Also, some records were modified or translated to have uniform data:

  1. 1.

    We translated the survey’s answers in all other languages back into English and replaced all other language metadata from Macaulay Library28 with English language metadata for the photographs (sex and age categories of the bird in each photograph).

  2. 2.

    We reclassified the gender category of the survey respondents from open answers into male, female, and non-binary.

  3. 3.

    We calculated the age of each respondent in the year when the iratebirds rating was done based on the birth year, and the age was added to the data set. We removed the birth year and age for two respondents who had not given a realistic response to this question.

  4. 4.

    Survey data is NA where the user did not participate in the survey.

The ‘iratebirds_user_id’ field was used to join the rating and survey data.

Bird taxonomy

The data has an addition of taxonomic information based on the eBird/Clements integrated checklist v 201929. The Macaulay Library28 used, at the time of data collection, this same taxonomy. We joined the full taxonomic data to the iratebirds ratings’ database based on the species or subspecies scientific names.

Data Records

The iratebirds database is openly available in Figshare The database files are provided both as a comma delimited file (.csv) and as an Excel file (.xslx). Description of columns are in Tables 3, 4 in this manuscript and Supplement 1, Table S1, but also in the README file uploaded alongside the database in Figshare31. Figure 2 on this manuscript shows the steps from data collection to modelling.

The raw data files (iratebirds_raw_data_taxonomy_photoinfo_ratings_survey_251022.xlsx & iratebirds_raw_data_taxonomy_photoinfo_ratings_survey_251022.csv) include ratings and respective survey responses from those app users who filled the survey as well as information on the photographs used for rating the appearance of the birds.

The modeled visual aesthetic attractiveness values database (iratebirds_final_predictions_average_fullmodel_subsetmodel_151122.xlsx & iratebirds_final_predictions_average_fullmodel_subsetmodel_151122.csv) includes visual aesthetic attractiveness of birds (N = 11,319), as perceived by humans, calculated in three different ways which one can consider for use, according to the specific research needs: i) raw average visual aesthetic attractiveness per species (or subspecies), ii) visual aesthetic attractiveness corrected for language group of the user and the quality of the photo used for scoring the birds appearance, iii) visual aesthetic attractiveness corrected as in ii) plus other user specific factors related to their relationship and knowledge on birds and nature, home country and other variables (Fig. 2). The latter represents a subset of all the bird species (N = 11,215). The data on visual aesthetic attractiveness scores are also available at the species level, and at the sex within species level, for the sexually dichromatic species (iratebirds_pred_ratings_species_and_sex_level_120123.xlsx & iratebirds_pred_ratings_species_and_sex_level_120123.csv).

On average, each user rated a total of 66 bird photographs and most of them some tens of photographs (range 1–3,588 ratings per application user id). Each species or subspecies received 1–65 ratings (average 36 ± 11 s.d.). Many users (1,754 out of 6,212 unique users) used the application in English, regardless of residing in another language zone, but most individual bird ratings were done by Finnish language users (1,884) (Table 2).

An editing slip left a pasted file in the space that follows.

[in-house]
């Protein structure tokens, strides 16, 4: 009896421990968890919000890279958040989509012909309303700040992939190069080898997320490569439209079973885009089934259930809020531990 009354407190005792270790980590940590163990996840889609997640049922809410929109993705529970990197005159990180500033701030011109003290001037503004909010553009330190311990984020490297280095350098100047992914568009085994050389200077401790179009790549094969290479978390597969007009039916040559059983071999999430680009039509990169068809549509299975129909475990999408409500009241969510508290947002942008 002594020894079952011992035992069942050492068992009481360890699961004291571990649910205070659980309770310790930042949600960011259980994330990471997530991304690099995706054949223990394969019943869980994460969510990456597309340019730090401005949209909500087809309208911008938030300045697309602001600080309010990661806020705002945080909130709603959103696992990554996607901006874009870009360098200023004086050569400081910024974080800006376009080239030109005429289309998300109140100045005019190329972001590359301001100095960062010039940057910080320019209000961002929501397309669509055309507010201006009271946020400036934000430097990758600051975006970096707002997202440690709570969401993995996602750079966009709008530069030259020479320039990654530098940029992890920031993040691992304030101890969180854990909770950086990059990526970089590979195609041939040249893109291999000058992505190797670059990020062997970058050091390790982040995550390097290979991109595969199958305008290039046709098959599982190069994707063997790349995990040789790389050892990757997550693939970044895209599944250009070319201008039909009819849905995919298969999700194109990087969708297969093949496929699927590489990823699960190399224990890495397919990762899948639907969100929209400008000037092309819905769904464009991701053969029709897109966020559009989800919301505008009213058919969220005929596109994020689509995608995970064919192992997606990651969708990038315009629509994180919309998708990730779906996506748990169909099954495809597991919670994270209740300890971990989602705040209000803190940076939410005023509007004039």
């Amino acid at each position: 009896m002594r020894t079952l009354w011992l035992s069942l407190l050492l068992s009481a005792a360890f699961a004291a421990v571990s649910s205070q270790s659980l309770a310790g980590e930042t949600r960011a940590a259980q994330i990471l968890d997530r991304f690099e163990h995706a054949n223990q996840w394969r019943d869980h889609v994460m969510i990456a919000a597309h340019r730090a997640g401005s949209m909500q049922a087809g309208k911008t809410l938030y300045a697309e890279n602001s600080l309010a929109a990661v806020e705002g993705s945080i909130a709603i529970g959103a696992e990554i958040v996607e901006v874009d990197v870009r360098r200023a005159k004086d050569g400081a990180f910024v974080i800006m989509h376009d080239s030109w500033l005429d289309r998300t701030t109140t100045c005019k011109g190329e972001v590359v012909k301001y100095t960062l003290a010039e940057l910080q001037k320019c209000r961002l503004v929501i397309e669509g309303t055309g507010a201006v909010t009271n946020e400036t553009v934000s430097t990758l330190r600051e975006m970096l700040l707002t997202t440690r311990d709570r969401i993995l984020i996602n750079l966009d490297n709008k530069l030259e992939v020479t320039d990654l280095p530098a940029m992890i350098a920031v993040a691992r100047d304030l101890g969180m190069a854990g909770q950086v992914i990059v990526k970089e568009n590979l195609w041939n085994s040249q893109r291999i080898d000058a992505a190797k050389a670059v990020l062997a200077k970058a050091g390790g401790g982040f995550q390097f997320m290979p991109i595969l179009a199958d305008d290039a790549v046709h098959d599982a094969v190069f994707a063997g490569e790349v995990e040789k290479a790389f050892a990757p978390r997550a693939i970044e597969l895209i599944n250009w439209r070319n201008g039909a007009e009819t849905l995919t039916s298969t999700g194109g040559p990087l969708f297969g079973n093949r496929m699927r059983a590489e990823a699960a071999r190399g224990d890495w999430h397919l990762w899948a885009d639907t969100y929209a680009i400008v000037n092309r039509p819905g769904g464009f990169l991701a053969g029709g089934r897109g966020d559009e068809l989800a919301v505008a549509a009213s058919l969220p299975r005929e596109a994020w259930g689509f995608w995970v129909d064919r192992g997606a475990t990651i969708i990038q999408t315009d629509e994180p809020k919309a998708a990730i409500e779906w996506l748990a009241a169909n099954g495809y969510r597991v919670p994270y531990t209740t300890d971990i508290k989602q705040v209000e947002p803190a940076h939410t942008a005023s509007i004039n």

Table 2 Number of birds’ visual aesthetic attractiveness ratings and users from the per language that was used in the user interface.

Overall, 2,785 users out of 6,212 filled in the background survey (questions shown in Table 1), and for them we also have demographic information, which is missing for the rest of the respondents and their bird ratings. Tables S3–S10 in Supplement 1 show the number of bird ratings for each survey response category, giving demographic and background information for the users. In FigShare31, there is an additional file showing the number of ratings for each user id, together with their demographic information, for those who filled the survey (count_ratings_per_user_demographics.xlsx & count_ratings_per_user_demographics.csv).

Technical Validation

Estimation of attractiveness scores

We performed all analyses and calculations in R version 4.1.033. We calculated consensus visual aesthetic attractiveness scores for each taxonomic unit (species or subspecies) using three indexes. The aim was to get an overall average visual aesthetic attractiveness score for the bird species and subspecies over all raters of the birds’ appearance. We generated a consensus score as the average individual raw data scores for each taxonomic unit. Next, we calculated the predicted score for each taxonomic unit conditional of the data we had. In doing so, we fitted two regression models designed to predict the score of each taxonomic unit while controlling for confounding factors related to taxonomy (e.g. bird family), attributes of the rater (e.g. language), and attributes of the photo (e.g. the quality of the rated photo). Since the dependent variable is an ordinal score from 0 to 9 (transformed from original scores 1–10), we fitted regressions for ordinal data within a Bayesian framework using the R package ‘brms’34,35. Specifically, we set a cumulative error family and a logit link function with equidistant threshold among the ordered scores and default settings (four chains, 2,000 iterations, and 1,000 iterations as burn-in). For all models, prior to model fitting, we followed the general protocol of Zuur et al. (2010) for data exploration36. Figure 3 shows that there is no collinearity with the variables used. We validated all models by inspecting mixing of the four chains with the function mcmc_plot in brms (no divergence was detected).